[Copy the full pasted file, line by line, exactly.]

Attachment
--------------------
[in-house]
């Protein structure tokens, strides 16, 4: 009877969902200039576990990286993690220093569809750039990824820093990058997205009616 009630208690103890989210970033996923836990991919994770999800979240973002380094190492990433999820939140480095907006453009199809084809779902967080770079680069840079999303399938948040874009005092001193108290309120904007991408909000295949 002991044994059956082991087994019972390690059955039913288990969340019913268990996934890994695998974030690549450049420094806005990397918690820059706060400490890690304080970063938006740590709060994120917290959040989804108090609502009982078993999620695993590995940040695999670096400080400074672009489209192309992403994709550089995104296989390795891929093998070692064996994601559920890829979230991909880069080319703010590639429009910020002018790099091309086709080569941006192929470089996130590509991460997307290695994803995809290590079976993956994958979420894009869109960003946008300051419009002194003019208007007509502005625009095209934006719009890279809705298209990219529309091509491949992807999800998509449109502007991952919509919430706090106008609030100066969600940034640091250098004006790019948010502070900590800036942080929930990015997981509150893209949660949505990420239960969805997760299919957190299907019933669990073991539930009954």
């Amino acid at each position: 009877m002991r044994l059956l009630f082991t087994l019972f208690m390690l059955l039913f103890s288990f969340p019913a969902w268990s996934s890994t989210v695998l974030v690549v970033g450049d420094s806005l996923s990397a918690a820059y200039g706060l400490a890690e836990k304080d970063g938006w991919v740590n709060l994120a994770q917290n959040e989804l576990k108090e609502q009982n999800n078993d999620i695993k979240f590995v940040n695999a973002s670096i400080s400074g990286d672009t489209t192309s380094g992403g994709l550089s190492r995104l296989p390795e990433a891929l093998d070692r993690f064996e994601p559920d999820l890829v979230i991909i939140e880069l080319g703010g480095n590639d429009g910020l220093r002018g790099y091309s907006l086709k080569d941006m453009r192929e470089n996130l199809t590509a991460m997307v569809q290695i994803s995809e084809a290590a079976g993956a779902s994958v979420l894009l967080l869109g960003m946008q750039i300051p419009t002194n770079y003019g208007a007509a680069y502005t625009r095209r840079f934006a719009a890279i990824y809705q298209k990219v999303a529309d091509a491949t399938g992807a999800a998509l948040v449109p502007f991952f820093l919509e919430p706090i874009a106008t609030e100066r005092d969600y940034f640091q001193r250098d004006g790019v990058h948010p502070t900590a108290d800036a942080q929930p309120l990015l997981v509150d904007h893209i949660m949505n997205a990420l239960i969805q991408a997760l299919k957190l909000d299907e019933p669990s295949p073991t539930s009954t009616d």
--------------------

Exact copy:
[in-house]
């Protein structure tokens, strides 16, 4: 009877969902200039576990990286993690220093569809750039990824820093990058997205009616 009630208690103890989210970033996923836990991919994770999800979240973002380094190492990433999820939140480095907006453009199809084809779902967080770079680069840079999303399938948040874009005092001193108290309120904007991408909000295949 002991044994059956082991087994019972390690059955039913288990969340019913268990996934890994695998974030690549450049420094806005990397918690820059706060400490890690304080970063938006740590709060994120917290959040989804108090609502009982078993999620695993590995940040695999670096400080400074672009489209192309992403994709550089995104296989390795891929093998070692064996994601559920890829979230991909880069080319703010590639429009910020002018790099091309086709080569941006192929470089996130590509991460997307290695994803995809290590079976993956994958979420894009869109960003946008300051419009002194003019208007007509502005625009095209934006719009890279809705298209990219529309091509491949992807999800998509449109502007991952919509919430706090106008609030100066969600940034640091250098004006790019948010502070900590800036942080929930990015997981509150893209949660949505990420239960969805997760299919957190299907019933669990073991539930009954």
């Amino acid at each position: 009877m002991r044994l059956l009630f082991t087994l019972f208690m390690l059955l039913f103890s288990f969340p019913a969902w268990s996934s890994t989210v695998l974030v690549v970033g450049d420094s806005l996923s990397a918690a820059y200039g706060l400490a890690e836990k304080d970063g938006w991919v740590n709060l994120a994770q917290n959040e989804l576990k108090e609502q009982n999800n078993d999620i695993k979240f590995v940040n695999a973002s670096i400080s400074g990286d672009t489209t192309s380094g992403g994709l550089s190492r995104l296989p390795e990433a891929l093998d070692r993690f064996e994601p559920d999820l890829v979230i991909i939140e880069l080319g703010g480095n590639d429009g910020l220093r002018g790099y091309s907006l086709k080569d941006m453009r192929e470089n996130l199809t590509a991460m997307v569809q290695i994803s995809e084809a290590a079976g993956a779902s994958v979420l894009l967080l869109g960003m946008q750039i300051p419009t002194n770079y003019g208007a007509a680069y502005t625009r095209r840079f934006a719009a890279i990824y809705q298209k990219v999303a529309d091509a491949t399938g992807a999800a998509l948040v449109p502007f991952f820093l919509e919430p706090i874009a106008t609030e100066r005092d969600y940034f640091q001193r250098d004006g790019v990058h948010p502070t900590a108290d800036a942080q929930p309120l990015l997981v509150d904007h893209i949660m949505n997205a990420l239960i969805q991408a997760l299919k957190l909000d299907e019933p669990s295949p073991t539930s009954t009616d």